This article was one of the earliest and most robust empirical analyses of law school academic support programs. It helped ASP faculty defend the then-controversial pedagogy of "contextualized academic support" and answer the question "Why should we spend money on an ASP?"
From the introduction:
• Our analysis of seven distinct academic support initiatives at UCLA shows that support can substantially and demonstrably improve both short-term and long-term academic performance, but the effects vary markedly across UCLA's programs.
• The variation in academic effectiveness across UCLA's programs follows distinct patterns that yield definite guidance on the pedagogy of academic support.
• We found some evidence that academic support programs can have valuable benefits apart from their impact on grades.
2. Russell McClain, Helping Our Students Reach Their Full Potential: The Insidious Consequences of Ignoring Stereotype Threat, 17 Rutgers Race & L. Rev. 1 (2016).
Coupled with Professor McClain's conference presentations on this subject and a related TEDx Talk, this article was the first to analyze the phenomenon of stereotype threat specifically as it pertains to law students. It serves as a crucial resource for ASP faculty, and all others, to understand their potential in ameliorating the effects of implicit bias in the law school classroom.
From the article abstract:
A psychological phenomenon may be a significant cause of academic underachievement by minorities in law school. This phenomenon, called stereotype threat, occurs as a result of the fear of confirming a negative group stereotype.... When subject to this threat — as a consequence of being confronted with environmental or explicit triggers — people do worse in academic settings than they otherwise are capable of doing. In this article, I explore the implications of the research on stereotype threat for law schools and make several recommendations to deal with the threat.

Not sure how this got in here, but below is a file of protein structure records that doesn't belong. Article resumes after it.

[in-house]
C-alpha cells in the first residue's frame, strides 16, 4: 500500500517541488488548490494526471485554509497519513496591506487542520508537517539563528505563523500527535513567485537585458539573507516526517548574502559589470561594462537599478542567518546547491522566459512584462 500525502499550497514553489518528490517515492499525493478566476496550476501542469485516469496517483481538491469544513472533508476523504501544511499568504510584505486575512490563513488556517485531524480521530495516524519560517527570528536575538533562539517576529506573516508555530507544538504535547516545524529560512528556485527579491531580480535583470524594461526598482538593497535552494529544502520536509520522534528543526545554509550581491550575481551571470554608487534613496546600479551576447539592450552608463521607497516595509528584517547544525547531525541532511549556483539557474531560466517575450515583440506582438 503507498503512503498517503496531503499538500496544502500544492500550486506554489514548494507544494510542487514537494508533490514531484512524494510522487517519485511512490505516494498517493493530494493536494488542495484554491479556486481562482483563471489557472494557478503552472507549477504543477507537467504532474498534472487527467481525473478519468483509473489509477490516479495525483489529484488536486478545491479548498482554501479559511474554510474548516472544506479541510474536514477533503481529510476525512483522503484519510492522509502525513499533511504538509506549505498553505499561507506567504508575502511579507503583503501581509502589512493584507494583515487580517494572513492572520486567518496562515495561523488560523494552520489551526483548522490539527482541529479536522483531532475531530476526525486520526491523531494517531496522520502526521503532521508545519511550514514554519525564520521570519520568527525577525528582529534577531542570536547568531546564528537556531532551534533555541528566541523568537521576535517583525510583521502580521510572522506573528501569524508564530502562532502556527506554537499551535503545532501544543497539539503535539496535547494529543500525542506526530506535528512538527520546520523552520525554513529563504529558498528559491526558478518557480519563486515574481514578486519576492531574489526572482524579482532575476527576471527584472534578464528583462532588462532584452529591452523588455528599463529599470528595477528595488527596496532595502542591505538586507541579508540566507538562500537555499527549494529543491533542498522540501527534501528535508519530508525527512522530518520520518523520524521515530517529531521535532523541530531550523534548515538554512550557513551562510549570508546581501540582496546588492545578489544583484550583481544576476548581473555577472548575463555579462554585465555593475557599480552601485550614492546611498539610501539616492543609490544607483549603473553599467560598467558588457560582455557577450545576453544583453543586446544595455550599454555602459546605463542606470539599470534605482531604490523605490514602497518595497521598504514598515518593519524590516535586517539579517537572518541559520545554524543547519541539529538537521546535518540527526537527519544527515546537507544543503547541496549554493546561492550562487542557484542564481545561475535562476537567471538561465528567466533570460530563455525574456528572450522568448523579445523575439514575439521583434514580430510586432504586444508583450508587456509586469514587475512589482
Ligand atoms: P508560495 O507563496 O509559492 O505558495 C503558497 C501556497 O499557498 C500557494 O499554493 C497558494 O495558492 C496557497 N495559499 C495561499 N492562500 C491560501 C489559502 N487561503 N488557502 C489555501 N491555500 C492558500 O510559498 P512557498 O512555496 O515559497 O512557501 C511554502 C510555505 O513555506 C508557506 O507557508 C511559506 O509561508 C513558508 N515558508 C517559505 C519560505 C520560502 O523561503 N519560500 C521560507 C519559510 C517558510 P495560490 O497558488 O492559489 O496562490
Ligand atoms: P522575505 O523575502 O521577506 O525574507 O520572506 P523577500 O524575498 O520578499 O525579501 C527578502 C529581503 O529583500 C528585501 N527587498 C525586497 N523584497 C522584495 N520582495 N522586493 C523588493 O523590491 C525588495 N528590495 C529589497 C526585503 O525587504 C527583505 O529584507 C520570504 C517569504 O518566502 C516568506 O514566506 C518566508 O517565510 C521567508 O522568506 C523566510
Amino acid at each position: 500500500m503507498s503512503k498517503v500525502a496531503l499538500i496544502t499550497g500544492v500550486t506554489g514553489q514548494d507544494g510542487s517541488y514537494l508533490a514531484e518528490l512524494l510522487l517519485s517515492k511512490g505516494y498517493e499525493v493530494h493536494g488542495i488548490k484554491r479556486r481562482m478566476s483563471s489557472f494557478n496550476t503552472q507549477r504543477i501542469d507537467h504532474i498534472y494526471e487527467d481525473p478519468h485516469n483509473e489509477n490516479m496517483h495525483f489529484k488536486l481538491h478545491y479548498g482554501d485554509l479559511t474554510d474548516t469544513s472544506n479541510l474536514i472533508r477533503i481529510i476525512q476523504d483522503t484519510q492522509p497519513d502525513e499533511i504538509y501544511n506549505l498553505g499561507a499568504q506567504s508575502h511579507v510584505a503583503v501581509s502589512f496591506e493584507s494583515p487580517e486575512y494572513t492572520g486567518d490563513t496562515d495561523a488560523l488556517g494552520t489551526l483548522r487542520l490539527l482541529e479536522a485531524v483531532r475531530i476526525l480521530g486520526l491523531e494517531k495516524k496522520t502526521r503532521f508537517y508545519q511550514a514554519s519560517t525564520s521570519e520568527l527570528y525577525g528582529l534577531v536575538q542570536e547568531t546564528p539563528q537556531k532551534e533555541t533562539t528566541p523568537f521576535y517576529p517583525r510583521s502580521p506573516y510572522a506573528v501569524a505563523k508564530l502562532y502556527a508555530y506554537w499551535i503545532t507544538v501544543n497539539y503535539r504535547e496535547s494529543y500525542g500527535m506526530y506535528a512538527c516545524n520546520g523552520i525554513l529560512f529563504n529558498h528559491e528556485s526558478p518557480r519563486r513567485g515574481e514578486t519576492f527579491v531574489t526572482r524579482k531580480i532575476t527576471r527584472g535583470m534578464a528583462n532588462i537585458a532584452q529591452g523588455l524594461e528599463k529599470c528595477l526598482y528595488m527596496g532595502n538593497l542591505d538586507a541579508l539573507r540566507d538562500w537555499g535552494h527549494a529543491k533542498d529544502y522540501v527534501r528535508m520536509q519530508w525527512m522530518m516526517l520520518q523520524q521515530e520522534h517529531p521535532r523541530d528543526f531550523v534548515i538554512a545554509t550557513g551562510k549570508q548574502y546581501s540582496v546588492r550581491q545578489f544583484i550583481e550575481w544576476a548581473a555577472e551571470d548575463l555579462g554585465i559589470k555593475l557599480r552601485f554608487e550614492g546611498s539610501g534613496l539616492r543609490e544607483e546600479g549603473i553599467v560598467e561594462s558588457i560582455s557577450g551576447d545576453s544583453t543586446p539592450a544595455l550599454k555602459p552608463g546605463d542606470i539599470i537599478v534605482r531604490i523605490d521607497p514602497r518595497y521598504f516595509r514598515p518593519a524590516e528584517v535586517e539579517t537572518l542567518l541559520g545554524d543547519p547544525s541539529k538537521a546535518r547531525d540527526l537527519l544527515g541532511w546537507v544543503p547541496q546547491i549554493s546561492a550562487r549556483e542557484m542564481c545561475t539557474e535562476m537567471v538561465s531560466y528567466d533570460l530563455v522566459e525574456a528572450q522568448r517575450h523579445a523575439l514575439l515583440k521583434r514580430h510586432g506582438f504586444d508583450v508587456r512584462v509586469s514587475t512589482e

There are natural implications for law school admissions, of course. If a portion of our applicant pool is affected by stereotype threat, then we cannot trust the accuracy of the metrics we typically use in law school admissions, i.e., prior academic performance and LSAT scores of law school applicants. Indeed, those credentials actually may under-evaluate the academic potential of these applicants, who are often minority students. This should cause law schools to reevaluate their admissions policies.
After students are admitted, law school provides fertile ground within which stereotype threat can flourish. This, of course, means that the performance of minorities in law school — in class, on exams, and in other areas — is likely to be diminished, such that many minorities will not perform up to their academic capacity. And, obviously, we would expect this same dynamic to play out on the bar exam.
Law schools can address stereotype threat at each of these levels, and they should do so. This article lays out a framework for understanding and dealing with the threat.
(Louis N. Schulze, Jr., FIU Law).